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IMF: Growth at 6.3% in 2017 & 2018

Released at: 14:36, 14/10/2017

IMF: Growth at 6.3% in 2017 & 2018

Forecast in latest regional assessment remains unchanged from July.

by Linh San

The International Monetary Fund (IMF) forecast in its latest regional assessment that Vietnam’s growth will be 6.3 per cent in both 2017 and 2018. The forecast remains unchanged from that made in its World Economic Outlook Update released in July.

Earlier this month, the World Bank also forecast that Vietnam’s economy would grow by around 6.3 per cent this year thanks to strong export-led manufacturing sectors and sharply increasing domestic demand. 

Meanwhile, according to the General Statistics Office (GSO), in the June-August period, GDP grew 7.46 per cent, driven by a year-on-year rise of 12.77 per cent in the processing and manufacturing sector. Nine-month growth was 6.4 per cent year-on-year. 

According to the IMF, Asia continues to lead the global economy, with growth projected at 5.6 per cent this year and 5.5 per cent in 2018. The strength of many economies in the region provides an opportunity to pursue key reforms that can amplify and accelerate their beneficial effects, boosting living standards for all. 

“Asia is in a favorable position as growth momentum continues to be strong,” said Mr. Changyong Rhee, Director of the IMF’s Asia and Pacific Department. “It is premature, however, to judge how long this upswing will last. The tailwinds in the region are an opportunity to pass structural reforms and address vulnerabilities.”

The IMF also said that capital inflows to the Asia-Pacific region continued to be sizable in the first half of 2017, and financial conditions are expected to remain supportive. Inflation has been weaker than projected, partly on account of lower commodity prices, and projections have been revised downwards in most countries.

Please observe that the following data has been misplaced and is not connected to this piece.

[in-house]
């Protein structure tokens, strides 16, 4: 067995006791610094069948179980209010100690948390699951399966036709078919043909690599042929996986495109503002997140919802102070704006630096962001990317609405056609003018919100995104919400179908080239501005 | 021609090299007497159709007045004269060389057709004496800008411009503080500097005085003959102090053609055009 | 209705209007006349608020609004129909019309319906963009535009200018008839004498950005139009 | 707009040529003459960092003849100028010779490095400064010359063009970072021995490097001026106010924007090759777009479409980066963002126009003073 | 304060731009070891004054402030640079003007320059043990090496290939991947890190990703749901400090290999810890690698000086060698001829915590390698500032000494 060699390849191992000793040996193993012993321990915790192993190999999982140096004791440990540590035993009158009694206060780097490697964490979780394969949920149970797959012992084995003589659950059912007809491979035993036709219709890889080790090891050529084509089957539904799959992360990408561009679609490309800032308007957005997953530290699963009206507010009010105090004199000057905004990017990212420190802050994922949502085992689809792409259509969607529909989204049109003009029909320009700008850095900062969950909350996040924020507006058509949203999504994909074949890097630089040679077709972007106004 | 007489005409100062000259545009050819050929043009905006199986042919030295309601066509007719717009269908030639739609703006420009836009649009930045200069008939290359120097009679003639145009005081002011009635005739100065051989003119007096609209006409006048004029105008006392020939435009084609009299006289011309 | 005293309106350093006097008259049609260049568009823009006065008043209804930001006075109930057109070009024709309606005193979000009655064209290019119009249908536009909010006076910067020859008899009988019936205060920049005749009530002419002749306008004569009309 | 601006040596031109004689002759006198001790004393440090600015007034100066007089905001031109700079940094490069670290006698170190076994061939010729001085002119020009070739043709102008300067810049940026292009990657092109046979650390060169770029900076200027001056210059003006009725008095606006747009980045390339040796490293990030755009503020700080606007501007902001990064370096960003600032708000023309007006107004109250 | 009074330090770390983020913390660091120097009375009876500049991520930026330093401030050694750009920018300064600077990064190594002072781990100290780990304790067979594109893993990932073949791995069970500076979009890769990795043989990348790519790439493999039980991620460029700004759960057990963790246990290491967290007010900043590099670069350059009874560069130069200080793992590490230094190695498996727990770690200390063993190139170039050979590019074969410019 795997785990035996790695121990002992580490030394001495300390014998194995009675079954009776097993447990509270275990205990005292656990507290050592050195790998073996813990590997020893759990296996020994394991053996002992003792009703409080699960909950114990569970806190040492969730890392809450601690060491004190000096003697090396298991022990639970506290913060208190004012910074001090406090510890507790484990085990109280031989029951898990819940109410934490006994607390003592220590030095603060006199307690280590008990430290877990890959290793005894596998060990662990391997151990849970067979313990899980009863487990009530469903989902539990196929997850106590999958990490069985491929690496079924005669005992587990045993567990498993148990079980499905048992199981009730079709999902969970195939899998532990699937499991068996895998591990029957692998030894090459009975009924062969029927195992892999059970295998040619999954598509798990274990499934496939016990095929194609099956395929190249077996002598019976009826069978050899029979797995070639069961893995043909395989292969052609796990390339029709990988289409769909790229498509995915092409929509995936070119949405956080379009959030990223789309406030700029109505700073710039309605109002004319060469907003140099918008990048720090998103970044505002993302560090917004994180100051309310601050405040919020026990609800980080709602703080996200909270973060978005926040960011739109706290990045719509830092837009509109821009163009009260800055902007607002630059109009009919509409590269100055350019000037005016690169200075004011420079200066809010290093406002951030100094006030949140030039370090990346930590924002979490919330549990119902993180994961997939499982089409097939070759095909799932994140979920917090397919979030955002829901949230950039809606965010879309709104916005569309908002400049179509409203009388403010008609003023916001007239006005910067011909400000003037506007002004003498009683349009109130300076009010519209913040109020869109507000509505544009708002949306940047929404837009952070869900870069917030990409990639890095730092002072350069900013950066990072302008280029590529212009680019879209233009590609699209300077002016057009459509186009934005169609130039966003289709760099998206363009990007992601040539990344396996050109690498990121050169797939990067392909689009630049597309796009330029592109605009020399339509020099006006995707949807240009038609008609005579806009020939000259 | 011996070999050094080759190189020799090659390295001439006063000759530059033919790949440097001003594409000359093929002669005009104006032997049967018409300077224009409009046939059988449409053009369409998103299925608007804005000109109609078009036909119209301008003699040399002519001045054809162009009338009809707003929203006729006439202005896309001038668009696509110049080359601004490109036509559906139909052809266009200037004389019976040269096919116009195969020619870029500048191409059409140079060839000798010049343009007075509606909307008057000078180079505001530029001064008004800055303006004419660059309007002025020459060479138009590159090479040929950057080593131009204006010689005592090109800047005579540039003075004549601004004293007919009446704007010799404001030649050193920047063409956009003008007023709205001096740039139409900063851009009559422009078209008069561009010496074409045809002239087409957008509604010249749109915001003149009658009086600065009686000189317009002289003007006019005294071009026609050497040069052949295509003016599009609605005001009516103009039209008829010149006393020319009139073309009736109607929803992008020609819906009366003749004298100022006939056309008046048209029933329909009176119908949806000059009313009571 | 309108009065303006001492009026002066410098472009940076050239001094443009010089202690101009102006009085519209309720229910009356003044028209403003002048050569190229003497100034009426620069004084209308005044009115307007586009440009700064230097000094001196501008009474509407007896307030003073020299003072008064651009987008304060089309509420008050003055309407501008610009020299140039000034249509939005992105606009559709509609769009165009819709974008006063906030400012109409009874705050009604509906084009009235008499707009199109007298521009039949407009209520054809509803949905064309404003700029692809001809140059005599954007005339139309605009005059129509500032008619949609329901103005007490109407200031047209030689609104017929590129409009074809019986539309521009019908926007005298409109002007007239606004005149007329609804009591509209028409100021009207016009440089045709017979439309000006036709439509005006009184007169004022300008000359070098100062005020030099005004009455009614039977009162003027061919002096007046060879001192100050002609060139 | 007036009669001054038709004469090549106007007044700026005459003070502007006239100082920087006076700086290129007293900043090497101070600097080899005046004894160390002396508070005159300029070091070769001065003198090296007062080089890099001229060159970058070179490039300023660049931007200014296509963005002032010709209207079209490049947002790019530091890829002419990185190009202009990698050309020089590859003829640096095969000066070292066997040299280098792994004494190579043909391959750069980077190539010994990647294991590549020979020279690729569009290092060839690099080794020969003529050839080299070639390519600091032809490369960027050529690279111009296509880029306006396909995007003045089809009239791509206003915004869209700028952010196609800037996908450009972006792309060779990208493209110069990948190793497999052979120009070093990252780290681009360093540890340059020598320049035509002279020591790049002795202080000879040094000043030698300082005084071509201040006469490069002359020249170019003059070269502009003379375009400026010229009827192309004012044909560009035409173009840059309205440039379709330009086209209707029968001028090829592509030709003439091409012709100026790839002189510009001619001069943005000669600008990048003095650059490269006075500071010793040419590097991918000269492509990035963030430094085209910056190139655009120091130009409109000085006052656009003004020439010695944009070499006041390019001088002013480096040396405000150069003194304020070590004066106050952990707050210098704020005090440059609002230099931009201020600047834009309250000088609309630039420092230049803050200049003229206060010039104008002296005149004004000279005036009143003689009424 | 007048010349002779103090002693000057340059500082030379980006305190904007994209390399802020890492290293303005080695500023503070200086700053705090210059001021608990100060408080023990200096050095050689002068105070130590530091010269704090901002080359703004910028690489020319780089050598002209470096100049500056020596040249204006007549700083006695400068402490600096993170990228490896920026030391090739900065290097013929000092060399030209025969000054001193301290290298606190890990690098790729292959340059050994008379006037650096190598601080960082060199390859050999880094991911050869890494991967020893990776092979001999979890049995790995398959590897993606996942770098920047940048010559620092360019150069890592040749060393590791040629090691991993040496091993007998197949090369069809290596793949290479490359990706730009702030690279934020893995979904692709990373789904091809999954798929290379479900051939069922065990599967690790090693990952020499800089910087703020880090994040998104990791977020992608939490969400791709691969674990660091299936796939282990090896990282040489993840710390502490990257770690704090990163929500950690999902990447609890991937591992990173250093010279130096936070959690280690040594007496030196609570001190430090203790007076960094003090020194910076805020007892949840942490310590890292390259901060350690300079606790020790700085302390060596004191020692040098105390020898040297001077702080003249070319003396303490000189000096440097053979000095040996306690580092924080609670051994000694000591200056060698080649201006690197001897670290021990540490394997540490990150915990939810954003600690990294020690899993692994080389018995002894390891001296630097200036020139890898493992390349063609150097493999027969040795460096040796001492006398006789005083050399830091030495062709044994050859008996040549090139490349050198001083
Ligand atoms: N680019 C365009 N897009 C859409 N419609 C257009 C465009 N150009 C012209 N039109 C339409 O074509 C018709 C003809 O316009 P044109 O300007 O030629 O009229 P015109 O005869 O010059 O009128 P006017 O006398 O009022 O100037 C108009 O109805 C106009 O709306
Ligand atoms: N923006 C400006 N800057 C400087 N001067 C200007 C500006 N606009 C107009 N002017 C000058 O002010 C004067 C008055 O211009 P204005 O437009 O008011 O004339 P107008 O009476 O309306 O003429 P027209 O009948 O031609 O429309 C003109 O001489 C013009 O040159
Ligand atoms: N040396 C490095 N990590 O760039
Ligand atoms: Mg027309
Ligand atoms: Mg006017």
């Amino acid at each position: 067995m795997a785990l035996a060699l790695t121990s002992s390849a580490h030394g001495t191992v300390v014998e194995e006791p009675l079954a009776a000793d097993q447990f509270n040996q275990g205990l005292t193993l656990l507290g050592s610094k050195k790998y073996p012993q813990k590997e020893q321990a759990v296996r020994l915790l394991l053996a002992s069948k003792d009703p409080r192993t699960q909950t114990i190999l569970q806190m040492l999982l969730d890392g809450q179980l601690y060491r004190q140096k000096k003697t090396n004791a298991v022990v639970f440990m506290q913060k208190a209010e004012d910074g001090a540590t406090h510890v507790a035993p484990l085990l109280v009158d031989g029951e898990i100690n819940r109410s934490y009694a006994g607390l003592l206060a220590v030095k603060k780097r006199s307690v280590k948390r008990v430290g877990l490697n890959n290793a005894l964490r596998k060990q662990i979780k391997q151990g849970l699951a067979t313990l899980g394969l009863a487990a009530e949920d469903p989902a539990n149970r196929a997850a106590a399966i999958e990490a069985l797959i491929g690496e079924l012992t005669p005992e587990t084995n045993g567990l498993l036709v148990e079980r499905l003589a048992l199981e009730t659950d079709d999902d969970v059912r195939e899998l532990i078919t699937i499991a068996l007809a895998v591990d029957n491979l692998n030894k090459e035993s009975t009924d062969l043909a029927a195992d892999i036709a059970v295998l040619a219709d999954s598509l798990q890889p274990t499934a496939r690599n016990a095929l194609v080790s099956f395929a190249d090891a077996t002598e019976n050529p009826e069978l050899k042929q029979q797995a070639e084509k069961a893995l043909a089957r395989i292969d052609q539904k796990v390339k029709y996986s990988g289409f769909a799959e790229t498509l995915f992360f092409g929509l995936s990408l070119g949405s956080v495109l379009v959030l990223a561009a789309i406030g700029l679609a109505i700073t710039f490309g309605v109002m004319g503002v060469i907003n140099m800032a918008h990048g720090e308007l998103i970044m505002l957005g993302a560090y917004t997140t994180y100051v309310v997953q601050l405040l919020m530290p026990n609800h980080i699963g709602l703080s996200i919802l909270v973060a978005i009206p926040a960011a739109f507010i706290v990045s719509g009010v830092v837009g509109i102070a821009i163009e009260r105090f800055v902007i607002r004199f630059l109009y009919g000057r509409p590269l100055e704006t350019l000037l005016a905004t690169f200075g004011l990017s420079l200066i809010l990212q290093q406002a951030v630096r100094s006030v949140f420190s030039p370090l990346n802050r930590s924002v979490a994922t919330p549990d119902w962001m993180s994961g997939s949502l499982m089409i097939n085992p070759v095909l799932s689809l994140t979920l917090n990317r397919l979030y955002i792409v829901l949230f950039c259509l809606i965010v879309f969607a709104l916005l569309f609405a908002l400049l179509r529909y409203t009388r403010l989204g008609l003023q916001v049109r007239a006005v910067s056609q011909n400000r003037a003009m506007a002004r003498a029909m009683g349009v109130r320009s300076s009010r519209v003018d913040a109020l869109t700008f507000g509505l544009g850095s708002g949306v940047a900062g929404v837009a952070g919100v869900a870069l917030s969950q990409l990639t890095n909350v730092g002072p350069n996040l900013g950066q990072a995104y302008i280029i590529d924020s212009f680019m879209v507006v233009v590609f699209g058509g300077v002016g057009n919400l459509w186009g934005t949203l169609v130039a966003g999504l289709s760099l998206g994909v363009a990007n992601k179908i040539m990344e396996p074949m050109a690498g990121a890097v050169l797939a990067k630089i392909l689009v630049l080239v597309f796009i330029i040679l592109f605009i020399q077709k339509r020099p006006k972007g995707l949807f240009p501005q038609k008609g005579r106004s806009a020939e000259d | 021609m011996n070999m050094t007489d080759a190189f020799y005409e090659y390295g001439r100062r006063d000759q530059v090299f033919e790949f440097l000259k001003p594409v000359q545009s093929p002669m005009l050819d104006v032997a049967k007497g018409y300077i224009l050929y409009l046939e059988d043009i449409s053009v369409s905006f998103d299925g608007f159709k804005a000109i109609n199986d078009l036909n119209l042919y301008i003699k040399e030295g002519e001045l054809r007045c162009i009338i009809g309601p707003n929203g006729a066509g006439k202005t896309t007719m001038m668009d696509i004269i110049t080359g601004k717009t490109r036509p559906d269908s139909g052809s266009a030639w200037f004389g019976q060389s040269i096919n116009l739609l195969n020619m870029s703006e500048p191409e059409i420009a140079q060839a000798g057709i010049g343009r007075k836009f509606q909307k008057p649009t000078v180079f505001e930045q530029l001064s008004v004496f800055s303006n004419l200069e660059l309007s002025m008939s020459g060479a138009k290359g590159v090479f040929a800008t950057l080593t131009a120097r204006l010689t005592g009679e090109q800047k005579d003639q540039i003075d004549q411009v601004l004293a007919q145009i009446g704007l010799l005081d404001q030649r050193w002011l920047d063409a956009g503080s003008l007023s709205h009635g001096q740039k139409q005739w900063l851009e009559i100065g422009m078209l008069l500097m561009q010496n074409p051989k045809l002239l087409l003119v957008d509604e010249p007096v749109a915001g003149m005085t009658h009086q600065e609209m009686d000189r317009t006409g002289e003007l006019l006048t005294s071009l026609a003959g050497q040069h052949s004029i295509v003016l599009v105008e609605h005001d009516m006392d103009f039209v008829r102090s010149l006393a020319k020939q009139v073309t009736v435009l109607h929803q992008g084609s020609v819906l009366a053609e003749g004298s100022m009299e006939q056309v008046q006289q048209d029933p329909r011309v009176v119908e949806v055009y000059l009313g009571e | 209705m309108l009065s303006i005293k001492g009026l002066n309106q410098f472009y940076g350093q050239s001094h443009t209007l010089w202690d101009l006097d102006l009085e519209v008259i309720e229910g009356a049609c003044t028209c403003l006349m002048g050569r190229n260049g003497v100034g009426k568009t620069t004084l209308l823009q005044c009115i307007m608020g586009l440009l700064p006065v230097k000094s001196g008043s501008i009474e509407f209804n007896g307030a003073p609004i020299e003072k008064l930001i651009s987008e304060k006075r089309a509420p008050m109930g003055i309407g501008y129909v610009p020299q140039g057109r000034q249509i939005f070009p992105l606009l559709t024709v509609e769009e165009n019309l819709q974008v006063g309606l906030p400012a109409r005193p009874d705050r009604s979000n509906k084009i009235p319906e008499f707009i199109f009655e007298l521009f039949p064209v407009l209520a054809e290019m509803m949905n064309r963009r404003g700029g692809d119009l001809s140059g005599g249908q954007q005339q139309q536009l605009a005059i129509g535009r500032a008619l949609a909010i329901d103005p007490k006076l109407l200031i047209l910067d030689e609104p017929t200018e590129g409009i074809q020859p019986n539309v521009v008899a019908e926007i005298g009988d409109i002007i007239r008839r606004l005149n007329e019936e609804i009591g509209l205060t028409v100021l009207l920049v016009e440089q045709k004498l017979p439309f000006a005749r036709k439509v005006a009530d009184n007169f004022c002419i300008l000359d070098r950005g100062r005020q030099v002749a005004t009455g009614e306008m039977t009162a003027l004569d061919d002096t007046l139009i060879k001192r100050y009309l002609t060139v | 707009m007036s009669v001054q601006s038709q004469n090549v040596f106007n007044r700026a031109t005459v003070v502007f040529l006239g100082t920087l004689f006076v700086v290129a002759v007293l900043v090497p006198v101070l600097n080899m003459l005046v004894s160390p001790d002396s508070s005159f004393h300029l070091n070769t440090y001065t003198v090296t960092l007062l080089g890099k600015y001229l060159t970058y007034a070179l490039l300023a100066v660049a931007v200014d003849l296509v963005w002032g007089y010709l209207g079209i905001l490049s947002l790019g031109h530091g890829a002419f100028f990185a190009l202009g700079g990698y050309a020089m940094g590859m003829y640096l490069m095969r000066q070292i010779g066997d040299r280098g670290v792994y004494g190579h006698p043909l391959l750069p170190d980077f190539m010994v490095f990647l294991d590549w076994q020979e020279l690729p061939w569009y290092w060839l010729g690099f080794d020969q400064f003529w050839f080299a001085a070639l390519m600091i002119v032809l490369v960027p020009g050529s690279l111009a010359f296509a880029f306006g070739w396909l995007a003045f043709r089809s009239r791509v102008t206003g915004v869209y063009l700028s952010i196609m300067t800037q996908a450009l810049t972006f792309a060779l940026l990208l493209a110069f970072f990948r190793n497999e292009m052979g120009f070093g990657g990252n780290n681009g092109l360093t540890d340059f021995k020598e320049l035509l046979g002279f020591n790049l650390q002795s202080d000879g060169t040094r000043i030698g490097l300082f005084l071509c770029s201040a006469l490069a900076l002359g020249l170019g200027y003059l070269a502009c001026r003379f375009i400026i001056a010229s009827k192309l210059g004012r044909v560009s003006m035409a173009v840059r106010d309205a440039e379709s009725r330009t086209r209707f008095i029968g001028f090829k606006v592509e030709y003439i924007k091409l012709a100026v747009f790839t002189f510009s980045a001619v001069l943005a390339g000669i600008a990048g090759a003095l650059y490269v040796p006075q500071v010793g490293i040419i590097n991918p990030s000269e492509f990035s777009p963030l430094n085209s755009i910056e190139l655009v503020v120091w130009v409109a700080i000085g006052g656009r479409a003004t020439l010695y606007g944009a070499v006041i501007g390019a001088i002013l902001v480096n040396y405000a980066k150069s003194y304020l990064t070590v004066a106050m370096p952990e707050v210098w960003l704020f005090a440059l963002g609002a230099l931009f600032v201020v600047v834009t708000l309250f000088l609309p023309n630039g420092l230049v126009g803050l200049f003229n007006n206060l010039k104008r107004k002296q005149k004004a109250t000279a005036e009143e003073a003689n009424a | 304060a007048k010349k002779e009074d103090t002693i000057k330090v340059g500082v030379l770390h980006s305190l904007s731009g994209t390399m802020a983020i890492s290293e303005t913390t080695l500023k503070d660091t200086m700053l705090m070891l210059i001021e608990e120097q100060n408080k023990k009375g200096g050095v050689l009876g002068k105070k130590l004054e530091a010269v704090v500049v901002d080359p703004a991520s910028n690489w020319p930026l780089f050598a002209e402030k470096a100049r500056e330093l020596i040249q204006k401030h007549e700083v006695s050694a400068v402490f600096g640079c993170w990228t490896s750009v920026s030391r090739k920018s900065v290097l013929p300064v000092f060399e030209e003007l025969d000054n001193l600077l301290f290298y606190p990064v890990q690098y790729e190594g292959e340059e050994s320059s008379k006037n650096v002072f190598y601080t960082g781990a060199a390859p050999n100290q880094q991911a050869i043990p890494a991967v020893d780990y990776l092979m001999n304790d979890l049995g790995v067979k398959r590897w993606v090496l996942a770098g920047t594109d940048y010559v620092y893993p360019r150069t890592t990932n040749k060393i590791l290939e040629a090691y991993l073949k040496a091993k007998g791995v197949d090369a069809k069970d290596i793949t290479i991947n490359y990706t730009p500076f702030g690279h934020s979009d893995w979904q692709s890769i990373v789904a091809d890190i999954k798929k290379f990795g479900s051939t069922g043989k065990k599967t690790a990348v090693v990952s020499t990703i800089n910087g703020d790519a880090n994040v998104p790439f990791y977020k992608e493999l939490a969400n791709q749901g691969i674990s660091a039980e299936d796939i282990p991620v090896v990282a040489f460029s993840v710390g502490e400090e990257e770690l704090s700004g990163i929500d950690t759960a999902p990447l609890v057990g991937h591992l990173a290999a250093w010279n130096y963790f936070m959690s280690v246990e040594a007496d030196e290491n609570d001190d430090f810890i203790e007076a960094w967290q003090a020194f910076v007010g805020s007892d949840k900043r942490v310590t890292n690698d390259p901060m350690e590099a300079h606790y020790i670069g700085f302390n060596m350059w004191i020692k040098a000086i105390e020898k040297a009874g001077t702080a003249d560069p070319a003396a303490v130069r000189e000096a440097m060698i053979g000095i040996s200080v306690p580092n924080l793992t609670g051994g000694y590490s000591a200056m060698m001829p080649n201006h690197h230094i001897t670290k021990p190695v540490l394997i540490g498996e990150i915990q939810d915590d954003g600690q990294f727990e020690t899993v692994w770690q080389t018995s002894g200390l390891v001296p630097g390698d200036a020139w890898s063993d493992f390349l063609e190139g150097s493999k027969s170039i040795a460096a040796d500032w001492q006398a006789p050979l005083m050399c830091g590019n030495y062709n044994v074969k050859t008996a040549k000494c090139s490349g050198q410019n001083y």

The region is thus currently in a favorable position, but how long this will last is uncertain. Near-term risks to the regional outlook are broadly balanced, but medium-term risks are skewed to the downside. Key downside risks include geopolitical tensions, sudden capital outflows, a shift toward inward-looking policies, policy uncertainty, and a sharp adjustment in China.

In addition, the region continues to face serious longer-term challenges including population aging and lagging productivity. Overall, the favorable combination of circumstances provides a window of opportunity to pursue difficult structural reforms to boost growth and make it more inclusive, while addressing imbalances and risks. 

Financial conditions in Asia are also favorable thanks to sizeable capital inflows in the first half of 2017.

While the growth outlook has been revised upward, inflation has been marked downward to 2.3 per cent in 2017 - 0.6 percentage points lower than previous projections in April - mainly because of lower commodity prices and appreciated local currencies.

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